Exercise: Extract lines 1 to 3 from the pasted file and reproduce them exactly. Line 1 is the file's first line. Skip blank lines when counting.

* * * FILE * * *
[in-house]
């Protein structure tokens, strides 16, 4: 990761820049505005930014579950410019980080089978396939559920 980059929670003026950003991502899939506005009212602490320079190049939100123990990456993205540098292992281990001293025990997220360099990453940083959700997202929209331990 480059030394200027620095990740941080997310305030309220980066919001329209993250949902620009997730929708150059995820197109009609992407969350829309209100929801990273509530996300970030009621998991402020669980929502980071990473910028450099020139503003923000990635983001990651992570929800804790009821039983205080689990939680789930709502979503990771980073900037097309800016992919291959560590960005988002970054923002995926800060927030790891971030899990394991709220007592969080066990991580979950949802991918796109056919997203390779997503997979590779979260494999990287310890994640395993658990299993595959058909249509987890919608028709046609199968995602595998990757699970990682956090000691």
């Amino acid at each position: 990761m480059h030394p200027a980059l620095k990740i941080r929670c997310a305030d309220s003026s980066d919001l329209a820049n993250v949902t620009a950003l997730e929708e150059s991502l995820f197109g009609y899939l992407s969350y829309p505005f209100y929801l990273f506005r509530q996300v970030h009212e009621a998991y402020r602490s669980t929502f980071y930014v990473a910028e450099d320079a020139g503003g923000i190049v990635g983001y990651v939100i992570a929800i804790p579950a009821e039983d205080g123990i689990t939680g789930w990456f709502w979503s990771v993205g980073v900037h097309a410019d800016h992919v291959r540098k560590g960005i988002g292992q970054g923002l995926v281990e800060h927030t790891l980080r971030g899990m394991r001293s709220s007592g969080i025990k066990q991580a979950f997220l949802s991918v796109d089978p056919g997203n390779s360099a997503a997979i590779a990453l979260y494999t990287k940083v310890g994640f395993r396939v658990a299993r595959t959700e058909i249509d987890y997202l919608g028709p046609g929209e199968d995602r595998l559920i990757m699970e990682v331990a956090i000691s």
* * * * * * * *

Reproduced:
[in-house]
């Protein structure tokens, strides 16, 4: 990761820049505005930014579950410019980080089978396939559920 980059929670003026950003991502899939506005009212602490320079190049939100123990990456993205540098292992281990001293025990997220360099990453940083959700997202929209331990 480059030394200027620095990740941080997310305030309220980066919001329209993250949902620009997730929708150059995820197109009609992407969350829309209100929801990273509530996300970030009621998991402020669980929502980071990473910028450099020139503003923000990635983001990651992570929800804790009821039983205080689990939680789930709502979503990771980073900037097309800016992919291959560590960005988002970054923002995926800060927030790891971030899990394991709220007592969080066990991580979950949802991918796109056919997203390779997503997979590779979260494999990287310890994640395993658990299993595959058909249509987890919608028709046609199968995602595998990757699970990682956090000691």
């Amino acid at each position: 990761m480059h030394p200027a980059l620095k990740i941080r929670c997310a305030d309220s003026s980066d919001l329209a820049n993250v949902t620009a950003l997730e929708e150059s991502l995820f197109g009609y899939l992407s969350y829309p505005f209100y929801l990273f506005r509530q996300v970030h009212e009621a998991y402020r602490s669980t929502f980071y930014v990473a910028e450099d320079a020139g503003g923000i190049v990635g983001y990651v939100i992570a929800i804790p579950a009821e039983d205080g123990i689990t939680g789930w990456f709502w979503s990771v993205g980073v900037h097309a410019d800016h992919v291959r540098k560590g960005i988002g292992q970054g923002l995926v281990e800060h927030t790891l980080r971030g899990m394991r001293s709220s007592g969080i025990k066990q991580a979950f997220l949802s991918v796109d089978p056919g997203n390779s360099a997503a997979i590779a990453l979260y494999t990287k940083v310890g994640f395993r396939v658990a299993r595959t959700e058909i249509d987890y997202l919608g028709p046609g929209e199968d995602r595998l559920i990757m699970e990682v331990a956090i000691s």